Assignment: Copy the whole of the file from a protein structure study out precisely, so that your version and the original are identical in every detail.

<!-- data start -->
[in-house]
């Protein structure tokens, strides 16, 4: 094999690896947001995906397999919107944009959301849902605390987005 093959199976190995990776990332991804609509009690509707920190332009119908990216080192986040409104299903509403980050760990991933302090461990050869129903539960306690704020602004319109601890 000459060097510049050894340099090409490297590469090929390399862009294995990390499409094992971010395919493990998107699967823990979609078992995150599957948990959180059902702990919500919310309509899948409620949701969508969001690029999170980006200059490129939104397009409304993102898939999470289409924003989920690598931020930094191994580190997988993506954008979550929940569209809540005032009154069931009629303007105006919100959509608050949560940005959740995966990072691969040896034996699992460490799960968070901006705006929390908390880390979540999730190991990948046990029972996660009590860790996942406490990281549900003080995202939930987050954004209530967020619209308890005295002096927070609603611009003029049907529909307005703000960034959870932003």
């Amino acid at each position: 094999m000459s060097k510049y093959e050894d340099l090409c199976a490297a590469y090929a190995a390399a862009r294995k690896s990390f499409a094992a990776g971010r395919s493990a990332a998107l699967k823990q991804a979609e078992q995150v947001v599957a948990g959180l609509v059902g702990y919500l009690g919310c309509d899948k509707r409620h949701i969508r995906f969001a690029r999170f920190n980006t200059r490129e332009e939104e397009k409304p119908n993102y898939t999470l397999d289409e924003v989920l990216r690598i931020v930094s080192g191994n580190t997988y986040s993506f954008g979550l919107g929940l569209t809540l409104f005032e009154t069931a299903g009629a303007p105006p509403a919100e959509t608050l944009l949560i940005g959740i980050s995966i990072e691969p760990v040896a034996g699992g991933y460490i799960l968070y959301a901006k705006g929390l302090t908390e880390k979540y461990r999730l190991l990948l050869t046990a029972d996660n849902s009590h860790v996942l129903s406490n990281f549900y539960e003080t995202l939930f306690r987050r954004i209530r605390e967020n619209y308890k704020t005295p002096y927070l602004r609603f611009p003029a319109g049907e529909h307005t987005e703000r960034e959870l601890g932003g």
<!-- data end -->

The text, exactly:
[in-house]
């Protein structure tokens, strides 16, 4: 094999690896947001995906397999919107944009959301849902605390987005 093959199976190995990776990332991804609509009690509707920190332009119908990216080192986040409104299903509403980050760990991933302090461990050869129903539960306690704020602004319109601890 000459060097510049050894340099090409490297590469090929390399862009294995990390499409094992971010395919493990998107699967823990979609078992995150599957948990959180059902702990919500919310309509899948409620949701969508969001690029999170980006200059490129939104397009409304993102898939999470289409924003989920690598931020930094191994580190997988993506954008979550929940569209809540005032009154069931009629303007105006919100959509608050949560940005959740995966990072691969040896034996699992460490799960968070901006705006929390908390880390979540999730190991990948046990029972996660009590860790996942406490990281549900003080995202939930987050954004209530967020619209308890005295002096927070609603611009003029049907529909307005703000960034959870932003």
């Amino acid at each position: 094999m000459s060097k510049y093959e050894d340099l090409c199976a490297a590469y090929a190995a390399a862009r294995k690896s990390f499409a094992a990776g971010r395919s493990a990332a998107l699967k823990q991804a979609e078992q995150v947001v599957a948990g959180l609509v059902g702990y919500l009690g919310c309509d899948k509707r409620h949701i969508r995906f969001a690029r999170f920190n980006t200059r490129e332009e939104e397009k409304p119908n993102y898939t999470l397999d289409e924003v989920l990216r690598i931020v930094s080192g191994n580190t997988y986040s993506f954008g979550l919107g929940l569209t809540l409104f005032e009154t069931a299903g009629a303007p105006p509403a919100e959509t608050l944009l949560i940005g959740i980050s995966i990072e691969p760990v040896a034996g699992g991933y460490i799960l968070y959301a901006k705006g929390l302090t908390e880390k979540y461990r999730l190991l990948l050869t046990a029972d996660n849902s009590h860790v996942l129903s406490n990281f549900y539960e003080t995202l939930f306690r987050r954004i209530r605390e967020n619209y308890k704020t005295p002096y927070l602004r609603f611009p003029a319109g049907e529909h307005t987005e703000r960034e959870l601890g932003g």